I was already itching to ditch Verizon (VZ). My wife and I had switched from Sprint (S) two years ago, because Sprint service was spotty in the apartment where she lived before we got married. But it was time to switch back.
Two years back we got on a Verizon Wireless family plan and commenced to paying through the nose – between $155 and $170 per month, typically – for two lines with enough minutes for both of us. We need a lot of minutes
because we don’t use a home phone. But it always grated on me that Verizon plans were so much pricier than Sprint’s, particularly because the only pocket of space where I had a big problem with Sprint’s network was in my wife’s old apartment.
So you can imagine how thrilled I was a couple of weeks ago when Sprint unveiled the calling plan I’ve been waiting for all my life: A flat fee of $149.99 per month for unlimited voice minutes, text messaging, data, video, everything – plus a free Pantech laptop connection card with unlimited Internet access. I made the switch this weekend. (The bad news for all of you out there drooling: For now, this plan is available only in the San Francisco Bay Area.)
We got my wife a separate $79.99 plan with 900 minutes and unlimited text messaging, since we’re texting each other more and more throughout the day. We had to get it as a separate plan, because Sprint doesn’t have a family plan option on the $149.99 unlimited deal.
In all, we’ll be paying about $50 more per month with Sprint than we were with Verizon, but I get a big boost in productivity for my phone and laptop. Now I can check and respond to e-mail from my Palm (PALM) Treo 700p wherever I am, without having to worry about extra charges. And I can get more work done on my daily train commute from Silicon Valley to San Francisco – as I type this, I’m somewhere north of Palo Alto, probably approaching 70 mph. According to the broadband speed test at dslreports, I’m connected to the Internet at 877 kbps, which would be a good speed for home DSL.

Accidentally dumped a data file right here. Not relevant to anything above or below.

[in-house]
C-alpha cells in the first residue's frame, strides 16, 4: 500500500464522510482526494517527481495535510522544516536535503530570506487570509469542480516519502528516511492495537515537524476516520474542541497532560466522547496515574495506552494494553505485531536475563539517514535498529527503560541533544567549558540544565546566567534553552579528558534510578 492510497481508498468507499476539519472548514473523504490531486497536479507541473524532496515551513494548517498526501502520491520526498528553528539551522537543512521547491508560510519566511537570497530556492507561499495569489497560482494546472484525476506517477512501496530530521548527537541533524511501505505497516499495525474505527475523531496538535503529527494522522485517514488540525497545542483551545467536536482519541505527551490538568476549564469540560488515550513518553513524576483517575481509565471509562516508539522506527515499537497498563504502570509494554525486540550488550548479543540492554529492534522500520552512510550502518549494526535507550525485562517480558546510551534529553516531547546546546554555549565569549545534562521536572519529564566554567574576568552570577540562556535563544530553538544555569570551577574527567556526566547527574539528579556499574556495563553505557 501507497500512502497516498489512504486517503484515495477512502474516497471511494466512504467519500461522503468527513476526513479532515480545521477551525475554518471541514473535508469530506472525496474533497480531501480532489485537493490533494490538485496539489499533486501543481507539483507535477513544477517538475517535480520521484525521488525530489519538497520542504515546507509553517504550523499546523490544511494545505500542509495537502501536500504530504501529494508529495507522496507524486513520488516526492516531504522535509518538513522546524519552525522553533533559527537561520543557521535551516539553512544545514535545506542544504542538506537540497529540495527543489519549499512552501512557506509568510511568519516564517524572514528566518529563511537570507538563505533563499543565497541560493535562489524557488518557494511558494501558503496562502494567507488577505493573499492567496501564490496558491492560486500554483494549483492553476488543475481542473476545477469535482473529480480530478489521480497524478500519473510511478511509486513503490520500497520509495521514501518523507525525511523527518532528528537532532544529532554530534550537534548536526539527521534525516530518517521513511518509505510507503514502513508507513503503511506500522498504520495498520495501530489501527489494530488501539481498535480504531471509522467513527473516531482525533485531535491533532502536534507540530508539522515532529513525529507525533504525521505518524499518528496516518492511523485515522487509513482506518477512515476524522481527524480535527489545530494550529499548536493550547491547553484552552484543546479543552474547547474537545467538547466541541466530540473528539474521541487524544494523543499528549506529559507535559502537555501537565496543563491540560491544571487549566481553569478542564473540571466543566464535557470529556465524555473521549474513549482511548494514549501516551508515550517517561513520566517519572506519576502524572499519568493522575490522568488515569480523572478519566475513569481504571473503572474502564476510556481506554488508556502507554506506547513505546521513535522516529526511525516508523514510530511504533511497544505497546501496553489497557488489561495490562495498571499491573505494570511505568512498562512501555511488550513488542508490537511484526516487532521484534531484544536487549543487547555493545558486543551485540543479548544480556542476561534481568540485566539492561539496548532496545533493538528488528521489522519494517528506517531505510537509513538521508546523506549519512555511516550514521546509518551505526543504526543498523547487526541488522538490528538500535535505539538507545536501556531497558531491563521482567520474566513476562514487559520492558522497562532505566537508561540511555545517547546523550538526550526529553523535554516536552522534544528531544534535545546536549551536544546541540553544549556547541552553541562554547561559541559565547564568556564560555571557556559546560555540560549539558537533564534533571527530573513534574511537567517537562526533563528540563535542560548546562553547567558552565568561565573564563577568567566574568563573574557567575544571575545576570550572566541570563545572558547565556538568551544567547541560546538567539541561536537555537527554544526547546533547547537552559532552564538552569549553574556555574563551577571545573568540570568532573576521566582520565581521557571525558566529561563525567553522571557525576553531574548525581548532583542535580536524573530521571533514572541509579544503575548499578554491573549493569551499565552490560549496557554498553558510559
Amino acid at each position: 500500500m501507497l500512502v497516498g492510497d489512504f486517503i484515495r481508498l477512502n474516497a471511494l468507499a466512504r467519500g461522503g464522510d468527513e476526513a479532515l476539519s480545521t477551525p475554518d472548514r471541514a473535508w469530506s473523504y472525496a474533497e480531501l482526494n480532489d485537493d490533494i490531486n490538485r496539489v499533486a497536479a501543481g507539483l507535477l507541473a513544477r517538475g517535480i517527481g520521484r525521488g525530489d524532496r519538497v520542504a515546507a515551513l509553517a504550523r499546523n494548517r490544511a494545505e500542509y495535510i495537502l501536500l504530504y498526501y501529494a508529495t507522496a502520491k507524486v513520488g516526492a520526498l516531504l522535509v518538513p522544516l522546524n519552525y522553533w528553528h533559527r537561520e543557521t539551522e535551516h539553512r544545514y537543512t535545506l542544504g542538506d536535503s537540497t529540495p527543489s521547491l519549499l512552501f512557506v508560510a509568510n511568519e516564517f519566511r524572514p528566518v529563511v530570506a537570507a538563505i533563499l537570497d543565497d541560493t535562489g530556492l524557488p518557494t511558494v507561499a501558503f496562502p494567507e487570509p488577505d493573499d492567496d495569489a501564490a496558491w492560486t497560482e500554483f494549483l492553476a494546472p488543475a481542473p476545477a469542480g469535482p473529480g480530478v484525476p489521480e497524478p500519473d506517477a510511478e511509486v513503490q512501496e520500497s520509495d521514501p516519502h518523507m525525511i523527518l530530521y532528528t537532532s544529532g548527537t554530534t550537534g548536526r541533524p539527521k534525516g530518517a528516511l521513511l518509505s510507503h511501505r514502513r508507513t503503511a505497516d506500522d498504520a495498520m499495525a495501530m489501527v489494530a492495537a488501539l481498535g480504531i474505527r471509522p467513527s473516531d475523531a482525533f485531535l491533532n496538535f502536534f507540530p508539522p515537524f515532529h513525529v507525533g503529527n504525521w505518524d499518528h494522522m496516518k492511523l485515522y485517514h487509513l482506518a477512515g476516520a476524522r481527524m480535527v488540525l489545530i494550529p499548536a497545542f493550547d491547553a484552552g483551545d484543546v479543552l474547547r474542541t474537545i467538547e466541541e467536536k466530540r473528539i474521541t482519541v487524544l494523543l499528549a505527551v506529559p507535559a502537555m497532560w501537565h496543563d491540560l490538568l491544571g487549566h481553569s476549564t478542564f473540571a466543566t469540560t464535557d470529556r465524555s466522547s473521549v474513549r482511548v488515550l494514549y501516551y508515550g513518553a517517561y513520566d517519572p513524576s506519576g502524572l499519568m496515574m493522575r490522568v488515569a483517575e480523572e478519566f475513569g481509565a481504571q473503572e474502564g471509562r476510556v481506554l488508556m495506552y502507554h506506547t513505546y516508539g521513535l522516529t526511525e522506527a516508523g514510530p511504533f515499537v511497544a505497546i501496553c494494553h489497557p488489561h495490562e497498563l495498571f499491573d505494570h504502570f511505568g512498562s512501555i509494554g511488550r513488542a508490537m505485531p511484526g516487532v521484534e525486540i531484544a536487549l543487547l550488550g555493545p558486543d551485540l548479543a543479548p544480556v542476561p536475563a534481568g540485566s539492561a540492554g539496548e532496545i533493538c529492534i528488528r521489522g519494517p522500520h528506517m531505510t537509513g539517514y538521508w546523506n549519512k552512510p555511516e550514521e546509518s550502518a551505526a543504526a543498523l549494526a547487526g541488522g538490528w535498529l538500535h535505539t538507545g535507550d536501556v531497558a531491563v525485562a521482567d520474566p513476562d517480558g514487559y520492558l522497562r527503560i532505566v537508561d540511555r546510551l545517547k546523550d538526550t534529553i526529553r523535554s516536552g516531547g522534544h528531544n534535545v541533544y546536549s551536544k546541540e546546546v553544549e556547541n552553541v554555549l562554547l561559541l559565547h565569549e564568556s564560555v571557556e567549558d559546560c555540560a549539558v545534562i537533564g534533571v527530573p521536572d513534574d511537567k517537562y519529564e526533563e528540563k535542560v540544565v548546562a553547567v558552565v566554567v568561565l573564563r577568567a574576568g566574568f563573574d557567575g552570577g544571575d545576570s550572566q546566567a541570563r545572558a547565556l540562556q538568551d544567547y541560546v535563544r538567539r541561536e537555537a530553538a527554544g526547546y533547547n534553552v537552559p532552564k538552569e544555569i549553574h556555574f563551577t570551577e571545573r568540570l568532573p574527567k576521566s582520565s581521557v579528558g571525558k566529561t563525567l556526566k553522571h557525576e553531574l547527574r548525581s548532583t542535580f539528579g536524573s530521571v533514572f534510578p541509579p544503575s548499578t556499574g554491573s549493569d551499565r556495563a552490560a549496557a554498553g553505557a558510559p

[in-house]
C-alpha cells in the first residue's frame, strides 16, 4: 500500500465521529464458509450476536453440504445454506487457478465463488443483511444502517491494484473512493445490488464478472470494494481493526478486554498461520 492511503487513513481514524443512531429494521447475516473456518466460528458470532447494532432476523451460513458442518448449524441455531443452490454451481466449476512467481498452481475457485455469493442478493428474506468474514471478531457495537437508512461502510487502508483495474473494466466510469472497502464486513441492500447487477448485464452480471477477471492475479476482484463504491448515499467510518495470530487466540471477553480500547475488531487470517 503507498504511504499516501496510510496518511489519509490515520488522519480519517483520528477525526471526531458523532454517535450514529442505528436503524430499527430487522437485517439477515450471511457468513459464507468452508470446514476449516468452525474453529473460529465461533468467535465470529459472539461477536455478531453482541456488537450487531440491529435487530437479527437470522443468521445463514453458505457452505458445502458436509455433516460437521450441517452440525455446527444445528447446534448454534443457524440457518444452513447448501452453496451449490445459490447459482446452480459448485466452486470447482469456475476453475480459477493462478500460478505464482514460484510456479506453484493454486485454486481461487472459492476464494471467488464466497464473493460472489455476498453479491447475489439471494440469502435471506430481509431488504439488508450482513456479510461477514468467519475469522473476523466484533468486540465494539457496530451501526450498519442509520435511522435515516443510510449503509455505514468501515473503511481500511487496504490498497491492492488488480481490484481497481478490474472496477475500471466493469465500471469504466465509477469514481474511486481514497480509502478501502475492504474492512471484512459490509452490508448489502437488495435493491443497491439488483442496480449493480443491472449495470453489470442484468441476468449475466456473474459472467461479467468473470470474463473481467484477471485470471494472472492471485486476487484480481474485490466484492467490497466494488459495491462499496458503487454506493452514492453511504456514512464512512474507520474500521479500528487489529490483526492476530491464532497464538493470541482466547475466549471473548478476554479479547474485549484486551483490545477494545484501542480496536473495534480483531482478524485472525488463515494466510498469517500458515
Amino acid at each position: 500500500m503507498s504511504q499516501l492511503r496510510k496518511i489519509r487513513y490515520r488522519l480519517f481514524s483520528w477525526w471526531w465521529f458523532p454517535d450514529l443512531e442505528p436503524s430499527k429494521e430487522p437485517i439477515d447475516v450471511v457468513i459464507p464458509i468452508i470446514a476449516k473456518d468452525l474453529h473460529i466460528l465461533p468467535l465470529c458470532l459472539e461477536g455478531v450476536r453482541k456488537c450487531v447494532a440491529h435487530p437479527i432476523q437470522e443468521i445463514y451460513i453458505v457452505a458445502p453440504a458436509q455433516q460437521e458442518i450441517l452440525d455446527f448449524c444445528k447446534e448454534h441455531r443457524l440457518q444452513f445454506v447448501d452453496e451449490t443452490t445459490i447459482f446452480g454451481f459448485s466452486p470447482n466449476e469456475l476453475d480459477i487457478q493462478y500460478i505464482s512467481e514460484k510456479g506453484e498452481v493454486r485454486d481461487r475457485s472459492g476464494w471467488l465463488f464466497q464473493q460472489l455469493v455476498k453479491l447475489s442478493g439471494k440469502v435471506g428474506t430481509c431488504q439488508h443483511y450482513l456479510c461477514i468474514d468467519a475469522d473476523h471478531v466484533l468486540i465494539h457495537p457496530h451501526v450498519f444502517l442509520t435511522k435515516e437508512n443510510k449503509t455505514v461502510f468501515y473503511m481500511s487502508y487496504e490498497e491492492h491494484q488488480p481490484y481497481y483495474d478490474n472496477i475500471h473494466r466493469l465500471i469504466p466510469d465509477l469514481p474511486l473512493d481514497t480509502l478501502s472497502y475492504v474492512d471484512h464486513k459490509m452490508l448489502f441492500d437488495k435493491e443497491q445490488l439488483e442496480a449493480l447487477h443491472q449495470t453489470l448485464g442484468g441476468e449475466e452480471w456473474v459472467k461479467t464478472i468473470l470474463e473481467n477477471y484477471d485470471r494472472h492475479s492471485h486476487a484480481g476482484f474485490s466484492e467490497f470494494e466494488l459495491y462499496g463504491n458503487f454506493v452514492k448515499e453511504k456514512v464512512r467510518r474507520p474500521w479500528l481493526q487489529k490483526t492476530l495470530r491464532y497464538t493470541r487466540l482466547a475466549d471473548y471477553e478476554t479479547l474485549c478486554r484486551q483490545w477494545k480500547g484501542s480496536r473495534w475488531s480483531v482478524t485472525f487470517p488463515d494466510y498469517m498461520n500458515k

UPDATE: From the “My Account” area of Sprint’s site, here’s what I’m getting for $149.99 per month, not including free unlimited mobile broadband. Note that I did not have to purchase the laptop connection card – it was free.
Unl Access + Power Vision + Broadband
- $90.00 Unlimited Access Pack
- Unlimited Anytime Minutes
- Unlimited Domestic Text Messaging
- Unlimited Power Vision Access
- Unlimited Picture Mail
- Nationwide ROAMING
- Nationwide Long Distance
- Caller ID
- Call Waiting
- Three-way Calling
- Total Retail Value $289.98
- Unlimited Access Discount Of $139.99
- with Required Connection Card Purchase
Frankly, this was something Sprint needed to do more than Verizon. Verizon has done a great job in recent years marketing its network, keeping customer churn (people switching away from its network) near industry lows, and squeezing a decent amount of money, on average, out of its users. At the end of January, Verizon announced it had topped $10 billion in revenue for the fourth quarter, added a balance of 2.3 million subscribers, and booked average data revenue per user of $7.91. Analysts agreed that much of the growth came at the expense of Sprint.
From where I sit, though, Sprint is heading in the right direction. If its network can handle the traffic from power users constantly tapping into broadband using connection cards, it’s likely to have me and my wife as customers for a very long time.